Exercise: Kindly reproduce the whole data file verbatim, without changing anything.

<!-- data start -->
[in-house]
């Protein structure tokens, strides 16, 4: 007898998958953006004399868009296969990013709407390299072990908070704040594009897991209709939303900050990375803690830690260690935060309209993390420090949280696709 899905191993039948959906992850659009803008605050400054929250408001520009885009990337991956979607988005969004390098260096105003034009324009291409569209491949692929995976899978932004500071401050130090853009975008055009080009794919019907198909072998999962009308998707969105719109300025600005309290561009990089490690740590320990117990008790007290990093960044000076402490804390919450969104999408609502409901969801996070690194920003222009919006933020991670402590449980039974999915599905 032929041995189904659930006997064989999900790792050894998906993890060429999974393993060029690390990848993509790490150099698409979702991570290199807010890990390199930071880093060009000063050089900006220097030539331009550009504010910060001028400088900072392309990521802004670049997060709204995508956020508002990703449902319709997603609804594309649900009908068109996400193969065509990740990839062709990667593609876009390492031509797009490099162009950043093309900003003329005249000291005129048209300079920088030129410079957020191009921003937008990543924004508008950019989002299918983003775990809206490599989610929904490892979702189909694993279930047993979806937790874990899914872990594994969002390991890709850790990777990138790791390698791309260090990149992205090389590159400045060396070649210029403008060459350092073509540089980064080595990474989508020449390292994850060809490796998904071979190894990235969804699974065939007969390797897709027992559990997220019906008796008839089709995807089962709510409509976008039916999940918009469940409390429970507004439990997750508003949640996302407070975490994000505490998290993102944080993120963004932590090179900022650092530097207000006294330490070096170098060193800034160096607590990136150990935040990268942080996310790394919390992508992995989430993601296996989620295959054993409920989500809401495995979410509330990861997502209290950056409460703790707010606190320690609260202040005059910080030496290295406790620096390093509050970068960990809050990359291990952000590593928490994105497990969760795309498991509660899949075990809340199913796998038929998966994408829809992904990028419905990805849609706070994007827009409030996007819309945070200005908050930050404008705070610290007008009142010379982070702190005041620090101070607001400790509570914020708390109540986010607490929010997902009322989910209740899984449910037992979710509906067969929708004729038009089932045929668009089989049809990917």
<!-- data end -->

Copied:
[in-house]
């Protein structure tokens, strides 16, 4: 007898998958953006004399868009296969990013709407390299072990908070704040594009897991209709939303900050990375803690830690260690935060309209993390420090949280696709 899905191993039948959906992850659009803008605050400054929250408001520009885009990337991956979607988005969004390098260096105003034009324009291409569209491949692929995976899978932004500071401050130090853009975008055009080009794919019907198909072998999962009308998707969105719109300025600005309290561009990089490690740590320990117990008790007290990093960044000076402490804390919450969104999408609502409901969801996070690194920003222009919006933020991670402590449980039974999915599905 032929041995189904659930006997064989999900790792050894998906993890060429999974393993060029690390990848993509790490150099698409979702991570290199807010890990390199930071880093060009000063050089900006220097030539331009550009504010910060001028400088900072392309990521802004670049997060709204995508956020508002990703449902319709997603609804594309649900009908068109996400193969065509990740990839062709990667593609876009390492031509797009490099162009950043093309900003003329005249000291005129048209300079920088030129410079957020191009921003937008990543924004508008950019989002299918983003775990809206490599989610929904490892979702189909694993279930047993979806937790874990899914872990594994969002390991890709850790990777990138790791390698791309260090990149992205090389590159400045060396070649210029403008060459350092073509540089980064080595990474989508020449390292994850060809490796998904071979190894990235969804699974065939007969390797897709027992559990997220019906008796008839089709995807089962709510409509976008039916999940918009469940409390429970507004439990997750508003949640996302407070975490994000505490998290993102944080993120963004932590090179900022650092530097207000006294330490070096170098060193800034160096607590990136150990935040990268942080996310790394919390992508992995989430993601296996989620295959054993409920989500809401495995979410509330990861997502209290950056409460703790707010606190320690609260202040005059910080030496290295406790620096390093509050970068960990809050990359291990952000590593928490994105497990969760795309498991509660899949075990809340199913796998038929998966994408829809992904990028419905990805849609706070994007827009409030996007819309945070200005908050930050404008705070610290007008009142010379982070702190005041620090101070607001400790509570914020708390109540986010607490929010997902009322989910209740899984449910037992979710509906067969929708004729038009089932045929668009089989049809990917």